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Diabetes Educ. 2017 Aug;43(4):360-366. doi: 10.1177/0145721717713316. Epub 2017 Jun 9.

Differential Relationships Between Diabetes Knowledge Scales and Diabetes Outcomes.

Author information

1
Division of General Internal Medicine, Department of Medicine, Froedtert & The Medical College of Wisconsin, Milwaukee, Wisconsin (Ms Dawson, Dr Walker, Dr Egede).
2
Center for Patient Care and Outcomes Research, Medical College of Wisconsin, Milwaukee, Wisconsin (Ms Dawson, Dr Walker, Dr Egede).
3
Cancer Disparities, Cancer Center, The Medical College of Wisconsin, Milwaukee, Wisconsin (Dr Egede).

Abstract

Background Diabetes affects more than 29 million people in the US and requires daily self-management in addition to knowledge of the disease. Three knowledge assessments used are the Michigan Brief Diabetes Knowledge Test (DKT), Starr County Diabetes Knowledge Questionnaire (DKQ), and Kaiser DISTANCE Survey (DISTANCE). Purpose The purpose of the study was to test the discriminate validity of 3 diabetes knowledge scales and determine which is best associated with diabetes self-care and glycemic control. Methods Three hundred sixty-one adults with type 2 diabetes were recruited from primary care clinics. Four analyses were conducted to investigate the validity and relationships of the scale: alpha statistic to test internal validity, factor analysis to determine how much of the variance was explained, Pearson's correlation between the 3 scales, and Pearson's correlation between each scale, self-care, and outcomes. Results The DKQ had an alpha of 0.75, the DKT had an alpha of 0.49, and DISTANCE had an alpha of 0.36. The DKQ was significantly correlated with glycemic control. The DKT scale was significantly associated with general diet, the DISTANCE survey was significantly associated with exercise, and both DKT and DISTANCE were significantly associated with foot care. Conclusion Correlations among the 3 scales were modest, suggesting the scales are not measuring the same underlying construct. These findings indicate that researchers should carefully select scales appropriate for study goals or to appropriately capture the information being sought to inform practice.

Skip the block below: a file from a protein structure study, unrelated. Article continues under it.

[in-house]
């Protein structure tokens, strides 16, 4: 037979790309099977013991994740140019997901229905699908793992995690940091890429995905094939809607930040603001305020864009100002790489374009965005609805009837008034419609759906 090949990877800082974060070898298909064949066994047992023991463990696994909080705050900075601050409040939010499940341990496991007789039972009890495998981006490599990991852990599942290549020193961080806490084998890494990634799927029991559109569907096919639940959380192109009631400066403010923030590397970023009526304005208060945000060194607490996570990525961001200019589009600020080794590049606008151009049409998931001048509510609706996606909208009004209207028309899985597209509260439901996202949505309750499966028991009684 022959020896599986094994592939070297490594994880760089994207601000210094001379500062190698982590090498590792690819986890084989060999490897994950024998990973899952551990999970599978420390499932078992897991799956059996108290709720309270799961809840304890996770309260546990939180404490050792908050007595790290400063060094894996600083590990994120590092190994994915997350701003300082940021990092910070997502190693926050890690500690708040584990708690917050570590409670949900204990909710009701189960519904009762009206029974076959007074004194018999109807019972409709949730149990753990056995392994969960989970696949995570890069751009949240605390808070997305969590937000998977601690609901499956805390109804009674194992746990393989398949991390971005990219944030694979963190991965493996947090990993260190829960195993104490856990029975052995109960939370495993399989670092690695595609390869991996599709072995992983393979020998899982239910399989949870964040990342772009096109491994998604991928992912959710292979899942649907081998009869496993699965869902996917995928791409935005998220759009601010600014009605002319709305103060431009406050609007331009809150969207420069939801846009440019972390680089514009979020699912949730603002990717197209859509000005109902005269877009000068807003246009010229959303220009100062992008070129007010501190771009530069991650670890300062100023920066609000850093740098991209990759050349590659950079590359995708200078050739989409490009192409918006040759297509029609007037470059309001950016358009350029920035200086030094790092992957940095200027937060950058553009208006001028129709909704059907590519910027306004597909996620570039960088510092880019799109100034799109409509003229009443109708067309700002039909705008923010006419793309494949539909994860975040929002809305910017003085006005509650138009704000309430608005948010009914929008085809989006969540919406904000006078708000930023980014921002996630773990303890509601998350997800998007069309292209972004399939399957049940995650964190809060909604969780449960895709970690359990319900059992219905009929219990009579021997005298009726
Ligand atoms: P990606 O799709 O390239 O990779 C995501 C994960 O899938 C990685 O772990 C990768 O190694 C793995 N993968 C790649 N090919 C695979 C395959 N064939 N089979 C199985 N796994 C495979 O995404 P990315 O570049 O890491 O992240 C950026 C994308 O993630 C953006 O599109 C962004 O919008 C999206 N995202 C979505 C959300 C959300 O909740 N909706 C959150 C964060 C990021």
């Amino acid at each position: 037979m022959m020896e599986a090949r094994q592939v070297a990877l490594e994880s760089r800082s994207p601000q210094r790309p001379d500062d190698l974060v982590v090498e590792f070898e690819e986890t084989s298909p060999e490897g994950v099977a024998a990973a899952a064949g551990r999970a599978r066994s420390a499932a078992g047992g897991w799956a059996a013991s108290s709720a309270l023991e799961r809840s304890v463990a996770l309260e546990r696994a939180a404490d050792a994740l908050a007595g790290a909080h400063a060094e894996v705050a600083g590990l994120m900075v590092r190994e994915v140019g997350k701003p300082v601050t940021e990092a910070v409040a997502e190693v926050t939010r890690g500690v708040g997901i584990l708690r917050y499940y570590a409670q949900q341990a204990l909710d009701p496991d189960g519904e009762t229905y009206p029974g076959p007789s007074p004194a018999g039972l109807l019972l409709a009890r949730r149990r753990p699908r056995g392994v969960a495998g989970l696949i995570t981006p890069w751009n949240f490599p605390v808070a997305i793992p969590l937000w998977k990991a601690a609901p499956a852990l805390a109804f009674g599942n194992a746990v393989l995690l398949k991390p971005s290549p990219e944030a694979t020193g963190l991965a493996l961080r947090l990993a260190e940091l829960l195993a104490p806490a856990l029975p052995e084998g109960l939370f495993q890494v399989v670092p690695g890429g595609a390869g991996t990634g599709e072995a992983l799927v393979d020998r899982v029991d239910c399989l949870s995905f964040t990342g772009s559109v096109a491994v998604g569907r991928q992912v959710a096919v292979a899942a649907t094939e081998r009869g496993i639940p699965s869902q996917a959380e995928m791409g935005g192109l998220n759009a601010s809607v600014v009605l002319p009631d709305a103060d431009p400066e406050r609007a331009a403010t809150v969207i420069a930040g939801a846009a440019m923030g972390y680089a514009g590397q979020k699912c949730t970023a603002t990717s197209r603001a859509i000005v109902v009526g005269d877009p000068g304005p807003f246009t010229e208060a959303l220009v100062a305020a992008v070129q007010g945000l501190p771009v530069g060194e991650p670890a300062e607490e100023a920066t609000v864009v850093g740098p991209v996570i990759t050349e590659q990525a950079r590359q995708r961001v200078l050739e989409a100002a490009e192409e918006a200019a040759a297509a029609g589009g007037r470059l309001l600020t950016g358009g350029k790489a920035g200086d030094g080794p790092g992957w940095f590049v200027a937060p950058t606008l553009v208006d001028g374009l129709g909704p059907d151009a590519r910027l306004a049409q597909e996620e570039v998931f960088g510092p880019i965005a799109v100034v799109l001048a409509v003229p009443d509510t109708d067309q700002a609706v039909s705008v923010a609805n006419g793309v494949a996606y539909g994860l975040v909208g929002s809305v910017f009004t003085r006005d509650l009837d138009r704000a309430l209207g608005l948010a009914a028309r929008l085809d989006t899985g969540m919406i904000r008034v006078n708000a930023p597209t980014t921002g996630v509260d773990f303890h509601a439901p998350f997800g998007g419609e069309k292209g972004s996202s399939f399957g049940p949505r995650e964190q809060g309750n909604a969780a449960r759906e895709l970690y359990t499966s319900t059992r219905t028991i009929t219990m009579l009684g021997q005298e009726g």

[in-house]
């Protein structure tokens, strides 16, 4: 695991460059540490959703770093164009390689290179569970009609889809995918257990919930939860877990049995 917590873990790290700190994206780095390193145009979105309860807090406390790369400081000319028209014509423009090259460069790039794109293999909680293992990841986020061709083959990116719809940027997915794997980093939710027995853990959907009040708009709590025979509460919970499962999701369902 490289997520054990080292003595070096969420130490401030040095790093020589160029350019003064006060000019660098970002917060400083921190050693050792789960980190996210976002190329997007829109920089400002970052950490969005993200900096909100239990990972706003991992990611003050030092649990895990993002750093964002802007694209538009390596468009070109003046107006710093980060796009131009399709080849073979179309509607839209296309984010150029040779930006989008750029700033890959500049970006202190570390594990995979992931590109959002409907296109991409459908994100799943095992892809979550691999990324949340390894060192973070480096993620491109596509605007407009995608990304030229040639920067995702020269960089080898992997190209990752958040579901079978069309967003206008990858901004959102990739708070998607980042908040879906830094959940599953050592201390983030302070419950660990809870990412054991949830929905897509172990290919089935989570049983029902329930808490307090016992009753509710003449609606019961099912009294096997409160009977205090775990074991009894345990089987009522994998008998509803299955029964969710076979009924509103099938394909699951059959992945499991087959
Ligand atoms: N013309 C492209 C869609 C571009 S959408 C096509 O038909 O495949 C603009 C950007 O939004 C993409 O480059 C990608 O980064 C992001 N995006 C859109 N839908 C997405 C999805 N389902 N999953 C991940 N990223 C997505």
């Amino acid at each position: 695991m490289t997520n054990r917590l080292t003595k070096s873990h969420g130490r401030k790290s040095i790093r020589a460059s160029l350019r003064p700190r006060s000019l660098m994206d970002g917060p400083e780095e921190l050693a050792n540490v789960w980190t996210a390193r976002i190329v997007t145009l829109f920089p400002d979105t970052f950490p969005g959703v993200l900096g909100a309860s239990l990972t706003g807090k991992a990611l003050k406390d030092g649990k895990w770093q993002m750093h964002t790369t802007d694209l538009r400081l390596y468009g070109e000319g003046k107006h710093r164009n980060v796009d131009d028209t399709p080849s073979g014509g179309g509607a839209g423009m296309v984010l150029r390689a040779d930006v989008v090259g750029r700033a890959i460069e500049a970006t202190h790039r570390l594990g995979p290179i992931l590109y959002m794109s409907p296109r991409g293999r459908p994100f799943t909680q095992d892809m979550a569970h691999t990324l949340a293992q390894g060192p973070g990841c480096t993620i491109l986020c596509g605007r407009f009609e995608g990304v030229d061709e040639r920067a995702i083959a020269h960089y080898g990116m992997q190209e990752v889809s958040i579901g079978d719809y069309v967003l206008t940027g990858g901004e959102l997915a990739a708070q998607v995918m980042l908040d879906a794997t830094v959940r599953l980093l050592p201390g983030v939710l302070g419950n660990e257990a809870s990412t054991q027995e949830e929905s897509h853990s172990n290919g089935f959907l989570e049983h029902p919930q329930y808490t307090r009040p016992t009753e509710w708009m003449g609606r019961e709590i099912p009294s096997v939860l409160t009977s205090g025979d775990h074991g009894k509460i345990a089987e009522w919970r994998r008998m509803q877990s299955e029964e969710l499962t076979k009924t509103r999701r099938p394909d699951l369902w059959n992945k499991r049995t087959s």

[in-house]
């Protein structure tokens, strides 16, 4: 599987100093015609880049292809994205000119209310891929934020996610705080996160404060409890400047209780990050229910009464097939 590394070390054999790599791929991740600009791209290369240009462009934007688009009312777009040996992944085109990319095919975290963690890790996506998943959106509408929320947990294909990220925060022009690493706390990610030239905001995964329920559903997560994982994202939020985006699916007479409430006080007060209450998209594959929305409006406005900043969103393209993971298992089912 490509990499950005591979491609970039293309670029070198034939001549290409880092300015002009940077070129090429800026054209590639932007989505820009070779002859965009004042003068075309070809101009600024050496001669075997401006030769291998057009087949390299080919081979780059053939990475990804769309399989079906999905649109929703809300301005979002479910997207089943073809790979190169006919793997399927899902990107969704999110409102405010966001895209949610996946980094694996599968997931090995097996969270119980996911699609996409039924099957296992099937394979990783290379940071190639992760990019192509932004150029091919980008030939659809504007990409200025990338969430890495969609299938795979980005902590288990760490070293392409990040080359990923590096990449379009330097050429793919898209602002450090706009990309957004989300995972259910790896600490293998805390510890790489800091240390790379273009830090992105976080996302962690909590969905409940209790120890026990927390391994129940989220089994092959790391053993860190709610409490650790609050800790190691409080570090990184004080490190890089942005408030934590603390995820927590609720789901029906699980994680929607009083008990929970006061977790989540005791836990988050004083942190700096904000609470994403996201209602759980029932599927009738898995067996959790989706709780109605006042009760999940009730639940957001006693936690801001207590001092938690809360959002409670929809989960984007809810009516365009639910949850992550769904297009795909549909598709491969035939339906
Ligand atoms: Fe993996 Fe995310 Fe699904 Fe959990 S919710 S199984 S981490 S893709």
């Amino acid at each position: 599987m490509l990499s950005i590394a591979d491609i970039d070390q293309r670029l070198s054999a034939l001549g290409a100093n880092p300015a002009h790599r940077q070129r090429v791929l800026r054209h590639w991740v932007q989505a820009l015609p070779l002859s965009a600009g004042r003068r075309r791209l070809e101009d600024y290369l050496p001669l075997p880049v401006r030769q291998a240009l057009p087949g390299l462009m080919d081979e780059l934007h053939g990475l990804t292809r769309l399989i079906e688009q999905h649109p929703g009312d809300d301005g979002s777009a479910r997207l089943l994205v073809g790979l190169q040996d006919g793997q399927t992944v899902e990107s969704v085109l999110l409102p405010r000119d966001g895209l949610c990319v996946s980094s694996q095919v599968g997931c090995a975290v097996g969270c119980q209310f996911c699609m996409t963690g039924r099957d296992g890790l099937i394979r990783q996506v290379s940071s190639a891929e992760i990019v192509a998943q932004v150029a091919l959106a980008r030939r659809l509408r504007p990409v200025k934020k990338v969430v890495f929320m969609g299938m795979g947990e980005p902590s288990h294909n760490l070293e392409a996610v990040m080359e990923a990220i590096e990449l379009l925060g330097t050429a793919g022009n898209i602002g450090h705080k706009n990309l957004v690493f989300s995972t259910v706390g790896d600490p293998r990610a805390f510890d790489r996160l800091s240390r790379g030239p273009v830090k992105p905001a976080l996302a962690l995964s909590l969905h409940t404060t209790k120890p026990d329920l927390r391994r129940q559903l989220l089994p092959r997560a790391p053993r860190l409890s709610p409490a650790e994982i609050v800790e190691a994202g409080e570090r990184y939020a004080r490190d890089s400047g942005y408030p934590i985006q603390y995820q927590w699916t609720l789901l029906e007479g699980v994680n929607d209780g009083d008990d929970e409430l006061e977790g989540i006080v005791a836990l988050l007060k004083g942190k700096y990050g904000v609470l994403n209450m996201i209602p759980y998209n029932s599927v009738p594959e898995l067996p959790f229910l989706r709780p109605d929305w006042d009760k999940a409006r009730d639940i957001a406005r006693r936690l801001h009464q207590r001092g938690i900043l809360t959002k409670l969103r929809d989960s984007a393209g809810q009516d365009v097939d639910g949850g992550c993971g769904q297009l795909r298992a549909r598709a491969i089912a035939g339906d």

PMID:
28595504
DOI:
10.1177/0145721717713316
[Indexed for MEDLINE]

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